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Old 11th November 2005, 01:16   #1  |  Link
Randall
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REAL Ultimate Guide to x264 and QuickTime!!!

Here is a guide I have compiled for a successful encodes of x264 that will work on QuickTime 7. A lot of people on these boards don't (and shouldn't if they don't need to) care about QuickTime functionality for their H.264/AVC encodes. But if you do care, here is a detailed step-by-step guide for a successful H.264 encode for QT. This guide is for Windows, but the x264 command lines can be used with Mac OS X just as well.

Before we get started, you should know that QuickTime is fussy when it comes to x264 playback. First of all QT doesn't support anything above Main Profile, meaning that it's built in decoder WILL support multipass, max 2 B-Frames, B-References, Adaptive Quant, multiple slices, CABAC, etc. Essentially everything in the Main Profile settings with some exceptions.

QuickTime WILL NOT support 8x8 dct and intra prediction, b-pyramids, lossless encoding, etc. As well as anything from the High Profile.

That said, you can still get an excellent looking encode if you follow this guide. This guide is assuming that you have a Full Screen (4:3) DVD vob file that is formatted in NTSC (29.970 FPS) and is fully Progressive Scan.

Weapons and Gear:
DVD Decrypter (get .VOB files from DVD)
DGIndex (for .d2v project file and .AC3 dolby audio de-muxer)
BeSweet (audio encoding)
Nero 7 (Aac.dll and aacenc32.dll) or faac for ACC audio encoding
AVIsynth (frame server for almost unlimited ways of editing and processing your video)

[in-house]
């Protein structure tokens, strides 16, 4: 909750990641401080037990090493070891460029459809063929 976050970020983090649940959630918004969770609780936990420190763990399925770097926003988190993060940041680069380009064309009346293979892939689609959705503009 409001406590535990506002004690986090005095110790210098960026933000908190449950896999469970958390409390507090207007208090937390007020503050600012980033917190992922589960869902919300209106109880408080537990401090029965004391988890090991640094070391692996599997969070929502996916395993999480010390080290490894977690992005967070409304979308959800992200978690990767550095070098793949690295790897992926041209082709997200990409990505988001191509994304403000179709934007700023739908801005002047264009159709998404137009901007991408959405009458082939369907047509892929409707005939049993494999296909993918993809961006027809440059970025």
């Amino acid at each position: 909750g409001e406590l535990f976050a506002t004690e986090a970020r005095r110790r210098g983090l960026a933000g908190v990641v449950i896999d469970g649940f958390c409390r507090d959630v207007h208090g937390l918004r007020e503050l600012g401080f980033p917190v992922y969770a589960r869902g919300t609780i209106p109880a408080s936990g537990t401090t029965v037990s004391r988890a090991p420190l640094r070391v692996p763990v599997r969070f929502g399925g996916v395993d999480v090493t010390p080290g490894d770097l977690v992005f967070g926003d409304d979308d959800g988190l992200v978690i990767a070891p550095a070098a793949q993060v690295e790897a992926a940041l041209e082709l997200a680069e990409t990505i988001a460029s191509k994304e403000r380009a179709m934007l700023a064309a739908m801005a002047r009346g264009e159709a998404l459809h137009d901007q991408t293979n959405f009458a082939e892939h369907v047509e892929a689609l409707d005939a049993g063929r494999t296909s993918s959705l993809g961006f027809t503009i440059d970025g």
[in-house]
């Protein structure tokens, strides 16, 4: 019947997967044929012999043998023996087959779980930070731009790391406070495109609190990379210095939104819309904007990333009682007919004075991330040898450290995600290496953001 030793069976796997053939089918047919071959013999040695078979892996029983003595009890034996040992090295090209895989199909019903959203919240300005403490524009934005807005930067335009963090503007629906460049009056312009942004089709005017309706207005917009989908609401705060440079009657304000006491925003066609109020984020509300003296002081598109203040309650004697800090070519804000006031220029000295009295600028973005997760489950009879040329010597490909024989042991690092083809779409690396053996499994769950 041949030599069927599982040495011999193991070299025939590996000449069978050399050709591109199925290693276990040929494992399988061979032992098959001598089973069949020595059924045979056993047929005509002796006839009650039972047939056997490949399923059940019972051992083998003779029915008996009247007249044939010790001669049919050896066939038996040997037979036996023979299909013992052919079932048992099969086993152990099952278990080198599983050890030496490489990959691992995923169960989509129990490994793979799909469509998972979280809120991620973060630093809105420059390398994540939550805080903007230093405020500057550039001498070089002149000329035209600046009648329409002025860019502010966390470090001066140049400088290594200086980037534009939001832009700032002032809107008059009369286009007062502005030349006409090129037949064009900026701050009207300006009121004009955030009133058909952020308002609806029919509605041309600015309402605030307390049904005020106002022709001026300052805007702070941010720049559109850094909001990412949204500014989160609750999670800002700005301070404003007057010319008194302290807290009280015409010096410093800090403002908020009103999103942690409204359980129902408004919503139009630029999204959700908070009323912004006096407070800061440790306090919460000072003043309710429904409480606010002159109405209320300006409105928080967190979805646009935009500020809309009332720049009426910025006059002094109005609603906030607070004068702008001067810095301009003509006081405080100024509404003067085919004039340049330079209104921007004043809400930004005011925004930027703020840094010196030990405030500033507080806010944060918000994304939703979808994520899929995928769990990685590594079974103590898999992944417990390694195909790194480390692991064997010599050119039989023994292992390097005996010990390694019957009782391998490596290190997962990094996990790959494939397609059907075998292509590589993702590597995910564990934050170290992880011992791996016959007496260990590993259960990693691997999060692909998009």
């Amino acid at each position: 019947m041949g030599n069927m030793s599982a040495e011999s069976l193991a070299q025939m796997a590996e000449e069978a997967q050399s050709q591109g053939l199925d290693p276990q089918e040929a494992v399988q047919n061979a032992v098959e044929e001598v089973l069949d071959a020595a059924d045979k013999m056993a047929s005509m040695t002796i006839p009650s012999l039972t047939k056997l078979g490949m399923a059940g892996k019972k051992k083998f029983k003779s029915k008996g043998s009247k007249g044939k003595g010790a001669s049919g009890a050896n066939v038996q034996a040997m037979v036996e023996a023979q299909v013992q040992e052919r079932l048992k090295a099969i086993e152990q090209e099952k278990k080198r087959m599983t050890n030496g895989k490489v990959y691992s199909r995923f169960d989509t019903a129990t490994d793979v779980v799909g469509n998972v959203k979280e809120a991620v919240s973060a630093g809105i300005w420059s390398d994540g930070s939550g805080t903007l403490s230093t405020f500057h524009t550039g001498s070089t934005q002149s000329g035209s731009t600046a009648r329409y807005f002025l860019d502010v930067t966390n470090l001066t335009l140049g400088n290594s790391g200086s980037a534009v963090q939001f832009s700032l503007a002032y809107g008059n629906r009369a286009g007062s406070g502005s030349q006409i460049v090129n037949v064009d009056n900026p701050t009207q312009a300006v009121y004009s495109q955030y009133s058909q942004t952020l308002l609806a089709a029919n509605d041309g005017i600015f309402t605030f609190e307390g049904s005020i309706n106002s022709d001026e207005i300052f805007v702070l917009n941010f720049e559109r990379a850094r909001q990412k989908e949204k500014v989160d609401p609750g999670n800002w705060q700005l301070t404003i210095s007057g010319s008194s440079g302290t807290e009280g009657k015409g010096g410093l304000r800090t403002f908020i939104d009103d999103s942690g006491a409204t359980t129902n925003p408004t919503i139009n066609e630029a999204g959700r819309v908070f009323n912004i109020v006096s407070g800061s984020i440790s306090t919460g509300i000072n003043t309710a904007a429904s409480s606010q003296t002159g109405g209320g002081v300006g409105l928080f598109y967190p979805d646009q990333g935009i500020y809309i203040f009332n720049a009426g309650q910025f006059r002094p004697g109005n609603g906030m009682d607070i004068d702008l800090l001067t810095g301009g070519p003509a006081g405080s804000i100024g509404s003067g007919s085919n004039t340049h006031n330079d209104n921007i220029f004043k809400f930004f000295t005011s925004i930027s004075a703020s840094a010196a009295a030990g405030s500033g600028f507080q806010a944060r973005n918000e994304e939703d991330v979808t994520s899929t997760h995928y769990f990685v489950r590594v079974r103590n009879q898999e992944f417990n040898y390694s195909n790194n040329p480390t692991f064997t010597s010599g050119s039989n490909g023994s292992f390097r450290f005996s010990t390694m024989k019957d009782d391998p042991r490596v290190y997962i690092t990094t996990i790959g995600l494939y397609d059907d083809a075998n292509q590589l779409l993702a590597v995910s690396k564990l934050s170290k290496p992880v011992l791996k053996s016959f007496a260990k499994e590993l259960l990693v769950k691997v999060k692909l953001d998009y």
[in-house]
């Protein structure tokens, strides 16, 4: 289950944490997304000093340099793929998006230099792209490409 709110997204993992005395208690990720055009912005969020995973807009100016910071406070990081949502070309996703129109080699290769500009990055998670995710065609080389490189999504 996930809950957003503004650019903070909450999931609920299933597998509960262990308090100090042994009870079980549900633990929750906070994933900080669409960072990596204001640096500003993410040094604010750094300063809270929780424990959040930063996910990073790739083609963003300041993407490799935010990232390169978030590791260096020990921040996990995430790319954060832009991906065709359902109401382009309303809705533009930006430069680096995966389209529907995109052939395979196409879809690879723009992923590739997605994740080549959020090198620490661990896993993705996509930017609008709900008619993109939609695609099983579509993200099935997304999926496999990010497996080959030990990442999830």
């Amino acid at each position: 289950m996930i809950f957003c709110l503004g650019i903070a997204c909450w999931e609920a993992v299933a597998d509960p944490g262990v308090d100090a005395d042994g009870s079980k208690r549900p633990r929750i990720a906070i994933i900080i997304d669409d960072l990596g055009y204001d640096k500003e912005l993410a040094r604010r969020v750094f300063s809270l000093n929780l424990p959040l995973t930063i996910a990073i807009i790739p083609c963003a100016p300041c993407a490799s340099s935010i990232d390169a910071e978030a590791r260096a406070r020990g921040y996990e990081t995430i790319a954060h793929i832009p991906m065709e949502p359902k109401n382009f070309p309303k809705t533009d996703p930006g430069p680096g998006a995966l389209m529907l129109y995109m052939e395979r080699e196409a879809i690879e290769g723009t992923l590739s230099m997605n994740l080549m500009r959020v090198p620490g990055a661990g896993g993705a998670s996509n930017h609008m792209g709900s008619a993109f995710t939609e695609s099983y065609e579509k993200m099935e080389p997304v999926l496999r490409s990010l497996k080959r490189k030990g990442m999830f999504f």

x264 Full package (for encoding H.264/AVC video) Sharktooth's latest build also comes with the x264 stripped down version of the MeGUI front end
MeGUI (Encoding front end that will help you automate the encoding process and edit Command Line parameters. Full Version)
MP4Box (tool for muxing audio and video with MPEG-4 compliant container)

Now let's begin the 7 (6) simple steps to making a sweet encode that will be playable in QuickTime 7.0.3.

1) Rip the .vob(s) to your hard drive with DVD Decrypter

2) Use DGIndex to make a .d2v project file. Select your .vob file(s) you have, open with DGIndex, press F4, save your .d2v file and you will also get a de-muxed AC3 audio file.

3) Create an AVIsynth script to serve up to x264. if you have some of the extra plugins for AVIsynth, you can certainly use those as well. Here is my example for a NTSC 29.97 FPS Progressive Scan Video this format is ideal, we don't need to do anything except resize and clean:
Code:
# LOAD THE PLUGINS
LoadPlugin("C:\Program Files\AviSynth 2.5\plugins\DGDecode.dll")
LoadPlugin("C:\Program Files\AviSynth 2.5\plugins\RemoveGrainSSE3.dll")

# VIDEO SOURCE
mpeg2source("C:\VIDEO_TS\test.d2v")

# CROP THE IMAGE
crop(42,0,636,480)

# RESIZE (SHARP) FULLSCREEN SOURCE
LanczosResize(512,384)

# CLEAN THE PICTURE
RemoveGrain(mode=1)
Here is my example for a NTSC 29.97 FPS Teleclined Video (we use Telecide filter to pull down the frame rate to 23.976 FPS, so be aware of the frame rate change) This will remove the Teleclined mice teeth artifacts that were left behind (common on The Simpson’s as well as the Seinfeld DVDs, and many many other 'made for TV' programs):
Code:
# LOAD THE PLUGINS
LoadPlugin("C:\Program Files\AviSynth 2.5\plugins\DGDecode.dll")
LoadPlugin("C:\Program Files\AviSynth 2.5\plugins\decomb.dll")
LoadPlugin("C:\Program Files\AviSynth 2.5\plugins\RemoveGrainSSE3.dll")

# VIDEO SOURCE
mpeg2source("C:\VIDEO_TS\test.d2v")

# INVERSE TELECLINE OPTIONS 
Telecide(guide=1).Decimate()

# CROP THE IMAGE
crop(42,0,636,480)

# RESIZE (SHARP) FULLSCREEN SOURCE
LanczosResize(512,384)

# CLEAN THE PICTURE
RemoveGrain(mode=1)
Here is my example for a NTSC 29.97 FPS Interlaced Video Some DVDs never even bother to deinterlace the source, relying on your Progressive Scan DVD players to do the dirty work for you. Unfortunately we can't use a hardware deinterlacer, but TDeint and BlendBob are some fine filters that will do it for us.:
Code:
# LOAD THE PLUGINS
LoadPlugin("C:\Program Files\AviSynth 2.5\plugins\DGDecode.dll")
LoadPlugin("C:\Program Files\AviSynth 2.5\plugins\TDeint.dll")
LoadPlugin("C:\Program Files\AviSynth 2.5\plugins\BlendBob.dll")